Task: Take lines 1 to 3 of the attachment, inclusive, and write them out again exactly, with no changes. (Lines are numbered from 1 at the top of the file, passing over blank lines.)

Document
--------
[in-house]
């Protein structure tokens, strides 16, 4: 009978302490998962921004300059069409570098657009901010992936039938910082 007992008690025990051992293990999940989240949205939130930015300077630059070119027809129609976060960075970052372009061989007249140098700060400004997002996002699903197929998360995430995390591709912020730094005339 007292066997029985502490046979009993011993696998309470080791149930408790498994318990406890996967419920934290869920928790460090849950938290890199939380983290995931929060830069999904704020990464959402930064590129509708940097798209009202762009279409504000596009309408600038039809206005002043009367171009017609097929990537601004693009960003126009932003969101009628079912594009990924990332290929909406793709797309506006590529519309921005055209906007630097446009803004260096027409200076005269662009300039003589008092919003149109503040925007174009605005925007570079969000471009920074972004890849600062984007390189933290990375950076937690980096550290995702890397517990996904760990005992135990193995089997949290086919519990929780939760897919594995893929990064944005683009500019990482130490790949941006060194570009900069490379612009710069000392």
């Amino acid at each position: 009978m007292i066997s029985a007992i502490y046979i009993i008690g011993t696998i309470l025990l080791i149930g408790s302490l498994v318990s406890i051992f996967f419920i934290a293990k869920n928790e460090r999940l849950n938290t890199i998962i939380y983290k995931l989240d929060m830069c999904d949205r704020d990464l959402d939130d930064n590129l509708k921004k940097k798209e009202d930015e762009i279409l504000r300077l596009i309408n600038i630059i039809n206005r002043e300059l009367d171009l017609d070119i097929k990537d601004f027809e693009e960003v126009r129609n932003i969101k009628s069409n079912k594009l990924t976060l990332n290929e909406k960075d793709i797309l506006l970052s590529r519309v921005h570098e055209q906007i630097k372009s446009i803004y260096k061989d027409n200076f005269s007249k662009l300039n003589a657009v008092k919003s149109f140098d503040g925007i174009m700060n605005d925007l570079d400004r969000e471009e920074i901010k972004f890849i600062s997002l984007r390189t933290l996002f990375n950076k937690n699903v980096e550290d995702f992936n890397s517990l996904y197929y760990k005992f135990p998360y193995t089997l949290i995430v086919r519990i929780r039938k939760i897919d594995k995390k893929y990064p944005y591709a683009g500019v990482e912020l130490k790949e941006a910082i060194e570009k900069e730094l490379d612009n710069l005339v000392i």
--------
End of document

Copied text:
[in-house]
């Protein structure tokens, strides 16, 4: 009978302490998962921004300059069409570098657009901010992936039938910082 007992008690025990051992293990999940989240949205939130930015300077630059070119027809129609976060960075970052372009061989007249140098700060400004997002996002699903197929998360995430995390591709912020730094005339 007292066997029985502490046979009993011993696998309470080791149930408790498994318990406890996967419920934290869920928790460090849950938290890199939380983290995931929060830069999904704020990464959402930064590129509708940097798209009202762009279409504000596009309408600038039809206005002043009367171009017609097929990537601004693009960003126009932003969101009628079912594009990924990332290929909406793709797309506006590529519309921005055209906007630097446009803004260096027409200076005269662009300039003589008092919003149109503040925007174009605005925007570079969000471009920074972004890849600062984007390189933290990375950076937690980096550290995702890397517990996904760990005992135990193995089997949290086919519990929780939760897919594995893929990064944005683009500019990482130490790949941006060194570009900069490379612009710069000392």
């Amino acid at each position: 009978m007292i066997s029985a007992i502490y046979i009993i008690g011993t696998i309470l025990l080791i149930g408790s302490l498994v318990s406890i051992f996967f419920i934290a293990k869920n928790e460090r999940l849950n938290t890199i998962i939380y983290k995931l989240d929060m830069c999904d949205r704020d990464l959402d939130d930064n590129l509708k921004k940097k798209e009202d930015e762009i279409l504000r300077l596009i309408n600038i630059i039809n206005r002043e300059l009367d171009l017609d070119i097929k990537d601004f027809e693009e960003v126009r129609n932003i969101k009628s069409n079912k594009l990924t976060l990332n290929e909406k960075d793709i797309l506006l970052s590529r519309v921005h570098e055209q906007i630097k372009s446009i803004y260096k061989d027409n200076f005269s007249k662009l300039n003589a657009v008092k919003s149109f140098d503040g925007i174009m700060n605005d925007l570079d400004r969000e471009e920074i901010k972004f890849i600062s997002l984007r390189t933290l996002f990375n950076k937690n699903v980096e550290d995702f992936n890397s517990l996904y197929y760990k005992f135990p998360y193995t089997l949290i995430v086919r519990i929780r039938k939760i897919d594995k995390k893929y990064p944005y591709a683009g500019v990482e912020l130490k790949e941006a910082i060194e570009k900069e730094l490379d612009n710069l005339v000392i």